“The current monetary sovereignty argument for central bank digital currencies (CBDCs) is that without them, private and foreign digital monies could displace domestic currencies — a process called currency substitution.” — Bank of Canada
In terms of efficient payments & remittances, CBDCs will offer stiff competition to stablecoins in the following areas;
- Reduction in demand for stablecoins — If CBDCs offer some of the core properties of stablecoins, such as ubiquity, security, on-chain validation of payments with instant settlement, they could negatively impact the demand for stablecoins in terms of international payments.
- Reduced domination of the U.S. dollar — Today, stablecoins are only available in only a handful of fiat currencies, with the U.S. dollar dominating the stablecoin market offering by well-over 90%. All of the top 10 ranking stablecoins by market capitalization are denominated in U.S. dollars (USD).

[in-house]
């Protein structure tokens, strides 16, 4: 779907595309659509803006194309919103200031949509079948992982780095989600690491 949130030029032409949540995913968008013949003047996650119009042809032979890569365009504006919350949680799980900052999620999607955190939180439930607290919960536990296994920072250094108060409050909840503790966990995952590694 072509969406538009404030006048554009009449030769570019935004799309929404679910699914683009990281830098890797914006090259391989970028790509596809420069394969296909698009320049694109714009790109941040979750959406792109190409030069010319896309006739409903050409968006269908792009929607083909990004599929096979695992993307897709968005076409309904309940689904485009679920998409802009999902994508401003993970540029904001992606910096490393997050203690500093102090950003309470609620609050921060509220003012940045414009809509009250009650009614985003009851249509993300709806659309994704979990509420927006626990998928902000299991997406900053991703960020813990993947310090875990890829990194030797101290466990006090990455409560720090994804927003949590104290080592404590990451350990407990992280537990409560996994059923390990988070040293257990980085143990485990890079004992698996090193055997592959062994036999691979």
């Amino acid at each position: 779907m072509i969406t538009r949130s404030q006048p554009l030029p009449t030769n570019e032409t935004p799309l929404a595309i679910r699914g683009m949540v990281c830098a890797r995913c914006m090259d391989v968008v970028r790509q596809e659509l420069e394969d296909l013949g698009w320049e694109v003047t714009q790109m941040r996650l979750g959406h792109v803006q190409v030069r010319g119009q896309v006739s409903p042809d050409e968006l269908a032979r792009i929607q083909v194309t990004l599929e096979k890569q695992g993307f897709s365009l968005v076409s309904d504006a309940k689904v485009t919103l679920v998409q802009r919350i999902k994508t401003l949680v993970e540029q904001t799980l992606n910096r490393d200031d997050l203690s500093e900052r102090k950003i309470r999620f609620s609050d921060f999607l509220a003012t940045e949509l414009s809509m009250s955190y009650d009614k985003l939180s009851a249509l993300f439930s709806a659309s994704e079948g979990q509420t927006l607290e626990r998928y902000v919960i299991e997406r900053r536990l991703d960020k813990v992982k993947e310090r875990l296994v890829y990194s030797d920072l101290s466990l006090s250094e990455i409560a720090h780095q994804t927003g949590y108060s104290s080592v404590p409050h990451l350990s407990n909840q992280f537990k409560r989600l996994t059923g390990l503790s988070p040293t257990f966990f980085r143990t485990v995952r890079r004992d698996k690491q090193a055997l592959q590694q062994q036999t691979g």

The introduction of CBDCs could potentially cause a major disruption in this regard. With 90% of countries, including large economies like China and the EU launching on-chain government-backed digital currencies, we could witness a significant reduction in the dollar-domination of the stablecoin market.
2. Volatility Edge
Another key function of stablecoins is to serve as neutral vehicles for users to shelter their on-chain assets against volatility. In spite of the significant growth in adoption, the public perception on the reliability of stablecoins has come under intense scrutiny in recent times.
Some landmark events have shown that stablecoins carry significant de-peg risk. Algorithmic stablecoins, specifically, have quite-deservedly gotten a bad rap — from the Iron Finance crash in June 2021 to the catastrophic $40B TerraUST capitulation in May 2022,
Likewise, key stakeholders and blockchain industry experts have also grown wary of collateralized stablecoins issued by private entities due to ambiguity and lack of transparency of reserve assets. This led to Tether-issued USDT — the leading stablecoin by market cap— wobbling below 95 cents in the aftermath of the TerraUST crash.
- Reduction stablecoin dominance on the global crypto market cap